Ford’s F-150 Lightning during its presentation on May 19, 2021 (AFP/JEFF KOWALSKY)
An electric pickup may seem like an aberration to some conservationists, but for Americans, electrifying these types of large vehicles will make progress in the fight against climate change.
Desktop pickups, however, require larger batteries, thus inflating the carbon footprint of their manufacture. They are also heavier and therefore consume more energy, a problem as long as the electricity is not 100% renewable.
“The carbon footprint of an electric vehicle increases almost in proportion to its weight,” the French Agency for Ecological Transition (Ademe) said in early October.
But you have to be pragmatic, answer the Americans.
The best-selling vehicles in the country are Ford’s F150 pickup, Chevrolet’s Silverado (General Motors) and Ram (Stelantis), followed by Toyota’s RAV4 SUV.
“This is the current situation of the American market”, observes Luke Tonachel, responsible for the clean vehicles program of the American environmental association NRDC. “And that’s not going to change anytime soon.”
The main thing in their eyes is “to eliminate the pollution that comes out of the exhaust pipes of all vehicles as quickly as possible”.
US President Joe Biden tests the electric version of GM’s Hummer during a visit to Detroit on November 17, 2021 (AFP/MANDEL NGAN)
It might even seem wise to start with the biggest transmitters in their thermal version.
President Joe Biden had no qualms about testing electric versions of GM’s big Hummers or Ford’s F-150 during manufacturer visits.
– Large chests and height –
American drivers have grown accustomed to vehicles “with big trunks and height,” recalls Alan Amici of the Center for Automotive Research. “I don’t expect a return to sedans.”
Faced with falling demand for small vehicles, US automakers have greatly reduced the scope of this category, preferring higher-margin pickup trucks and SUVs.
Americans have a different relationship with the car than Europeans, underlines Bertrand Rakoto, an analyst at Ducker, a French based in the United States.
They “use the truck to transport furniture, to entertain themselves while hunting or camping”; with fewer holidays, “they go out more on weekends”; and evolve in large spaces. Advertisements often show these vehicles leaving paved roads.
Some drivers also fear being in danger behind the wheel of a small car surrounded by large vehicles, which is more vulnerable in the event of a collision.
Even if they mainly use the car for short trips, many users are still reluctant to deal with cars that cannot travel very long distances.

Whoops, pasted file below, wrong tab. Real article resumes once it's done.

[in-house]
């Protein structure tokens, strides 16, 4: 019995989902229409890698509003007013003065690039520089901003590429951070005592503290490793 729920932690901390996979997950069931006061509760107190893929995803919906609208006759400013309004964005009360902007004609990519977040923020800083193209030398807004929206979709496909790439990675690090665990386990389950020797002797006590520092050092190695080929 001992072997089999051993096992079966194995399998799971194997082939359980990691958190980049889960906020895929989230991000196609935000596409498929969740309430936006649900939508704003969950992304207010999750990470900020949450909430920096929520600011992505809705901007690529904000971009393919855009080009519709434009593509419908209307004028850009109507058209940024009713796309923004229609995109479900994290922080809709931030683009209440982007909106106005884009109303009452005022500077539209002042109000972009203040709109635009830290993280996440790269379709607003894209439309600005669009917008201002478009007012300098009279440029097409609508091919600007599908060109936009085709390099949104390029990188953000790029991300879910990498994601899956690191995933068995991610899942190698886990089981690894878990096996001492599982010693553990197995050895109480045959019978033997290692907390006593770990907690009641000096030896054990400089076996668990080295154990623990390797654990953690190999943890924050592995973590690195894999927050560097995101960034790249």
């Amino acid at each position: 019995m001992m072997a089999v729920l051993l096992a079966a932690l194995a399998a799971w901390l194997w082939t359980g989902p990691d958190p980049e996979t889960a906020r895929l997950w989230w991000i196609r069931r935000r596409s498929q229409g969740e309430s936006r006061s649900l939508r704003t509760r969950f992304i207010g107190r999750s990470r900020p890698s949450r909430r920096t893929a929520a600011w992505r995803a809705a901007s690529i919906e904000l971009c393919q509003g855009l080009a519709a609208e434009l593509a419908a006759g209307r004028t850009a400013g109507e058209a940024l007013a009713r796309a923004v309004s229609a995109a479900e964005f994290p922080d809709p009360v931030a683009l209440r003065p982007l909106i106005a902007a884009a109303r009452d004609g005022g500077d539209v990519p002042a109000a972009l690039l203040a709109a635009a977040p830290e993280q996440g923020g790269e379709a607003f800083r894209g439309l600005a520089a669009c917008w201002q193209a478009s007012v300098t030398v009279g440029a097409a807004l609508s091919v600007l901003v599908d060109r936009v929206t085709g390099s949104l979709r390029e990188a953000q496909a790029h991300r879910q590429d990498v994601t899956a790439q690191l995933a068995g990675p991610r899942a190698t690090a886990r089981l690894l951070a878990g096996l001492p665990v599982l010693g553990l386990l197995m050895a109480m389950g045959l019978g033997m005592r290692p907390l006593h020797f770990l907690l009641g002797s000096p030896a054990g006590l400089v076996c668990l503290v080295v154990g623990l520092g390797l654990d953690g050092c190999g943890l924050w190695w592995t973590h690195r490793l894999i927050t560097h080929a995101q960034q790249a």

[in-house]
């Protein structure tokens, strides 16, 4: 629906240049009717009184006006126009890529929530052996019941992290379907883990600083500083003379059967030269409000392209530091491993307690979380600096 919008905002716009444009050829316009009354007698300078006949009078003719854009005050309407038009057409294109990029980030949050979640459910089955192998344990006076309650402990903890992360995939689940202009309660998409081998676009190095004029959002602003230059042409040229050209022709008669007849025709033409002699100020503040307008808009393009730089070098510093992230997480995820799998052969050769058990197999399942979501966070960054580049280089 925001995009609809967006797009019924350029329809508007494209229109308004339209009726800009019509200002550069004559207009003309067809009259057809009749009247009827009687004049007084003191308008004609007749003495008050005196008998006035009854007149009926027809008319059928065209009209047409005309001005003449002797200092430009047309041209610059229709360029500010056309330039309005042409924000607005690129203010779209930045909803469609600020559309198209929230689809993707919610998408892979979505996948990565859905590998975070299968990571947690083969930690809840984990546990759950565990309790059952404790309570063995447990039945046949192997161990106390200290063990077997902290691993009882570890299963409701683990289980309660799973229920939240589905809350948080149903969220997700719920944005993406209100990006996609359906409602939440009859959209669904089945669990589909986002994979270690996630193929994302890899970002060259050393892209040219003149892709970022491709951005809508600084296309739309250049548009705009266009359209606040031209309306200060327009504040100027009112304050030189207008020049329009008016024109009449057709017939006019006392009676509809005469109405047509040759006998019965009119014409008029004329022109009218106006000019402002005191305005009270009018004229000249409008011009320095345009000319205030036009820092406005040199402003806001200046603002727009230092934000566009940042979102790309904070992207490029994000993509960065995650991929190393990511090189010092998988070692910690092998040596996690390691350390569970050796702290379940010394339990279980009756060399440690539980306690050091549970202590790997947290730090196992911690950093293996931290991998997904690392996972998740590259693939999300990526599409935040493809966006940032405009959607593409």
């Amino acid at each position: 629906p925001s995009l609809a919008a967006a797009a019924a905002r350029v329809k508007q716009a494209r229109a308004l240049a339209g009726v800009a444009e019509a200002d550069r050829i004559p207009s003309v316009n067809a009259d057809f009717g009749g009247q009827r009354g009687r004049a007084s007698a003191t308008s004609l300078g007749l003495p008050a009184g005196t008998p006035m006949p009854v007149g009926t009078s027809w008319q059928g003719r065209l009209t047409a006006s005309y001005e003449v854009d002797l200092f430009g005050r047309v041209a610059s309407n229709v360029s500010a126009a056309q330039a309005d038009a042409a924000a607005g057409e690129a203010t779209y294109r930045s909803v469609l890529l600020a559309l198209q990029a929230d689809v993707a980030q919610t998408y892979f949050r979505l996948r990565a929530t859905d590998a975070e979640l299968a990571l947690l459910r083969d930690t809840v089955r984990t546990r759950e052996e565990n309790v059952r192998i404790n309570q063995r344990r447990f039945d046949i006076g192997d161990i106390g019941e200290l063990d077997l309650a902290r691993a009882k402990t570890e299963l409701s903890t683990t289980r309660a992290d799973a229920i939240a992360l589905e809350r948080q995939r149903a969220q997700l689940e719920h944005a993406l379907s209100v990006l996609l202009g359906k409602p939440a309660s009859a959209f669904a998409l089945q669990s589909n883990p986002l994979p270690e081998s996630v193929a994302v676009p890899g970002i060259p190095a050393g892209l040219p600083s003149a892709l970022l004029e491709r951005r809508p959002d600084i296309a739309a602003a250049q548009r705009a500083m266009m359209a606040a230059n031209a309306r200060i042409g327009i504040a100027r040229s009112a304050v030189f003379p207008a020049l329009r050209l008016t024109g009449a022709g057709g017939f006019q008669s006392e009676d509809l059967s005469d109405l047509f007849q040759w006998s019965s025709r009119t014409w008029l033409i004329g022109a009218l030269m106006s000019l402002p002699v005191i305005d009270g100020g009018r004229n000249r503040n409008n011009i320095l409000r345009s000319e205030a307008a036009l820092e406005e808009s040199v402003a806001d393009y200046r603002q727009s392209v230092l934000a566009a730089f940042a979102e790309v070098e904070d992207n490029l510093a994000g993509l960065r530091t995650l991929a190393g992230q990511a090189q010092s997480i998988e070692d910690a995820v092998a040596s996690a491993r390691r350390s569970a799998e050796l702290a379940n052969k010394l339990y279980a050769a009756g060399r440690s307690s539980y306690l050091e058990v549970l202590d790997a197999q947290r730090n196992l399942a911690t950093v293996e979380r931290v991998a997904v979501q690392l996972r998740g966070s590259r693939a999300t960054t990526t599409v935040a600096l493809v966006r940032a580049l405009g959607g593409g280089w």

For GM, the ambition is to electrify the entire fleet, says Kristen Siemen, the group’s director of sustainable development.
The manufacturer currently markets both an electric version of its imposing GMC Hummer and the small Chevy Bolt, and recently unveiled one of its popular Equinox SUV.
“We want to have products that meet the needs of every customer,” and on every budget, explains Ms. Siemens.
– “Not taken seriously” –
Drivers who wish to do so can use the small electric models offered on the American market by Asian and European manufacturers.
Still, large vehicles are gaining ground around the world.
According to the International Energy Agency (IEA), about half of the vehicles offered in major markets in 2021 were SUVs, well ahead of small (10%) and midsize (23%) models.
A Chevrolet Bolt on October 7, 2021 in Colma, California. General Motors wants to offer a range of electric vehicles, from the big Hummer to the small Bolt (GETTY IMAGES NORTH AMERICA/JUSTIN SULLIVAN)
In the United States, small sizes represented only 2% of the models offered.
The general trend towards SUVs is worrying because they consume more energy, fossil or electric, notes Benjamin Stephan, a transport specialist with the NGO Greenpeace.
“Obviously, an electric pickup will have a lower carbon and environmental footprint than a fossil fuel pickup,” he says. “But you can also reduce your footprint by having a smaller car or no car at all.”
Senior representatives of the automotive sector “are always more inclined to discuss our demands on accelerating the transition to electric, but they don’t take us seriously once we approach the issue of SUVs”, notes the expert.
However, he said, if we really want to limit the rise in temperatures, “we must press all the levers at our disposal.”